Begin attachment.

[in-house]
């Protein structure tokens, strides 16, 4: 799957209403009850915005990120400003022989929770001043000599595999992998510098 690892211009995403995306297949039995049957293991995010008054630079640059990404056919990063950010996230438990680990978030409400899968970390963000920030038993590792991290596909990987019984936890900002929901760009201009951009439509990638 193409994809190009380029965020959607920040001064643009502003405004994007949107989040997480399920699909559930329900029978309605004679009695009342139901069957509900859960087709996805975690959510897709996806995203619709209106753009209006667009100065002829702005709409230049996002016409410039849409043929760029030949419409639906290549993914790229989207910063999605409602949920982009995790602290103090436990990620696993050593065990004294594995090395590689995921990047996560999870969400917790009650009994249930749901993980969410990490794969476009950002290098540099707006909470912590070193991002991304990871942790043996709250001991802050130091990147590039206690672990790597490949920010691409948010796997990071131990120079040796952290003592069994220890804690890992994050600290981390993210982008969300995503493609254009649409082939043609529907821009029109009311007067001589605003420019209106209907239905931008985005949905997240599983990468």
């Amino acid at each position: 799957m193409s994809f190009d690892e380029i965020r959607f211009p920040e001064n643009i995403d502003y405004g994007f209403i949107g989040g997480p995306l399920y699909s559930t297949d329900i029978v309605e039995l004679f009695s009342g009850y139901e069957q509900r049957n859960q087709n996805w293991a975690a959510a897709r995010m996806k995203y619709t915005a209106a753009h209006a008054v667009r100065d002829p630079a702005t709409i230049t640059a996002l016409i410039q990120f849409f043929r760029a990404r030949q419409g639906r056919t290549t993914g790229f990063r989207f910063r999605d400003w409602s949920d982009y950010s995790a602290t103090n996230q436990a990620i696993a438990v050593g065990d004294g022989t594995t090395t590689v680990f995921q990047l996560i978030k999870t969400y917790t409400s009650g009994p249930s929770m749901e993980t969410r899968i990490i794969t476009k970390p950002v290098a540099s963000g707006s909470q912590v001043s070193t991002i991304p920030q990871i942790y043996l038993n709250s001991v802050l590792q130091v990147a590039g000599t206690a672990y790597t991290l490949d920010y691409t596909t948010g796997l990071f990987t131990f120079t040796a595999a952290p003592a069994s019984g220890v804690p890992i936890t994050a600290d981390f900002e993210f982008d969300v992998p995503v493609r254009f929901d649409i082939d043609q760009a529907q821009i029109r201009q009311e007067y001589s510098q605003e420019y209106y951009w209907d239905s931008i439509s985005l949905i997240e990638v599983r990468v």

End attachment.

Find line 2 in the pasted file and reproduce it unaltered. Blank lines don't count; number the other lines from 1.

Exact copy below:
């Protein structure tokens, strides 16, 4: 799957209403009850915005990120400003022989929770001043000599595999992998510098 690892211009995403995306297949039995049957293991995010008054630079640059990404056919990063950010996230438990680990978030409400899968970390963000920030038993590792991290596909990987019984936890900002929901760009201009951009439509990638 193409994809190009380029965020959607920040001064643009502003405004994007949107989040997480399920699909559930329900029978309605004679009695009342139901069957509900859960087709996805975690959510897709996806995203619709209106753009209006667009100065002829702005709409230049996002016409410039849409043929760029030949419409639906290549993914790229989207910063999605409602949920982009995790602290103090436990990620696993050593065990004294594995090395590689995921990047996560999870969400917790009650009994249930749901993980969410990490794969476009950002290098540099707006909470912590070193991002991304990871942790043996709250001991802050130091990147590039206690672990790597490949920010691409948010796997990071131990120079040796952290003592069994220890804690890992994050600290981390993210982008969300995503493609254009649409082939043609529907821009029109009311007067001589605003420019209106209907239905931008985005949905997240599983990468």